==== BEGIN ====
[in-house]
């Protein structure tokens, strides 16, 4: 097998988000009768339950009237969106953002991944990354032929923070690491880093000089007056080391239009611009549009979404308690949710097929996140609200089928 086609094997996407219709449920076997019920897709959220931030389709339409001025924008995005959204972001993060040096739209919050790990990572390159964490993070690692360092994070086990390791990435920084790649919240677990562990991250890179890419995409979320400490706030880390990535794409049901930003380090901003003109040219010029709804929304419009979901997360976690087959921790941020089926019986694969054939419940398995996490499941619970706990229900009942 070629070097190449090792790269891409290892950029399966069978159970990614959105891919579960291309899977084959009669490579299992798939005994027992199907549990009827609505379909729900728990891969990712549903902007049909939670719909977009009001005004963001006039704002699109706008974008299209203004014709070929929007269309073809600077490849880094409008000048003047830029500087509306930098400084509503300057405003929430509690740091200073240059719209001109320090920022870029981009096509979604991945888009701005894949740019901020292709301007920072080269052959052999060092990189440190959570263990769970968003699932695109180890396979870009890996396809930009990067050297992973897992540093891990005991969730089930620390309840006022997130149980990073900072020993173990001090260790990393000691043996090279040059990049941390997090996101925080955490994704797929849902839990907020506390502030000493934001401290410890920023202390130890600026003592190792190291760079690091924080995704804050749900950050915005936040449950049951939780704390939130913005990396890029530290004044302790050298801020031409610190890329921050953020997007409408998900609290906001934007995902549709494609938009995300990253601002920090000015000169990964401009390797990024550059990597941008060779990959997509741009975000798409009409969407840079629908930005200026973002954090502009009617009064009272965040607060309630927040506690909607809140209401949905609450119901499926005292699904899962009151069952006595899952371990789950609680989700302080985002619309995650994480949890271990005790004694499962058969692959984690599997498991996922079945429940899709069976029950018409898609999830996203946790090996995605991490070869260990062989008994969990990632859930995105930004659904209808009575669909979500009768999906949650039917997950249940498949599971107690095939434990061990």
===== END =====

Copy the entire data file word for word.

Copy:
[in-house]
């Protein structure tokens, strides 16, 4: 097998988000009768339950009237969106953002991944990354032929923070690491880093000089007056080391239009611009549009979404308690949710097929996140609200089928 086609094997996407219709449920076997019920897709959220931030389709339409001025924008995005959204972001993060040096739209919050790990990572390159964490993070690692360092994070086990390791990435920084790649919240677990562990991250890179890419995409979320400490706030880390990535794409049901930003380090901003003109040219010029709804929304419009979901997360976690087959921790941020089926019986694969054939419940398995996490499941619970706990229900009942 070629070097190449090792790269891409290892950029399966069978159970990614959105891919579960291309899977084959009669490579299992798939005994027992199907549990009827609505379909729900728990891969990712549903902007049909939670719909977009009001005004963001006039704002699109706008974008299209203004014709070929929007269309073809600077490849880094409008000048003047830029500087509306930098400084509503300057405003929430509690740091200073240059719209001109320090920022870029981009096509979604991945888009701005894949740019901020292709301007920072080269052959052999060092990189440190959570263990769970968003699932695109180890396979870009890996396809930009990067050297992973897992540093891990005991969730089930620390309840006022997130149980990073900072020993173990001090260790990393000691043996090279040059990049941390997090996101925080955490994704797929849902839990907020506390502030000493934001401290410890920023202390130890600026003592190792190291760079690091924080995704804050749900950050915005936040449950049951939780704390939130913005990396890029530290004044302790050298801020031409610190890329921050953020997007409408998900609290906001934007995902549709494609938009995300990253601002920090000015000169990964401009390797990024550059990597941008060779990959997509741009975000798409009409969407840079629908930005200026973002954090502009009617009064009272965040607060309630927040506690909607809140209401949905609450119901499926005292699904899962009151069952006595899952371990789950609680989700302080985002619309995650994480949890271990005790004694499962058969692959984690599997498991996922079945429940899709069976029950018409898609999830996203946790090996995605991490070869260990062989008994969990990632859930995105930004659904209808009575669909979500009768999906949650039917997950249940498949599971107690095939434990061990």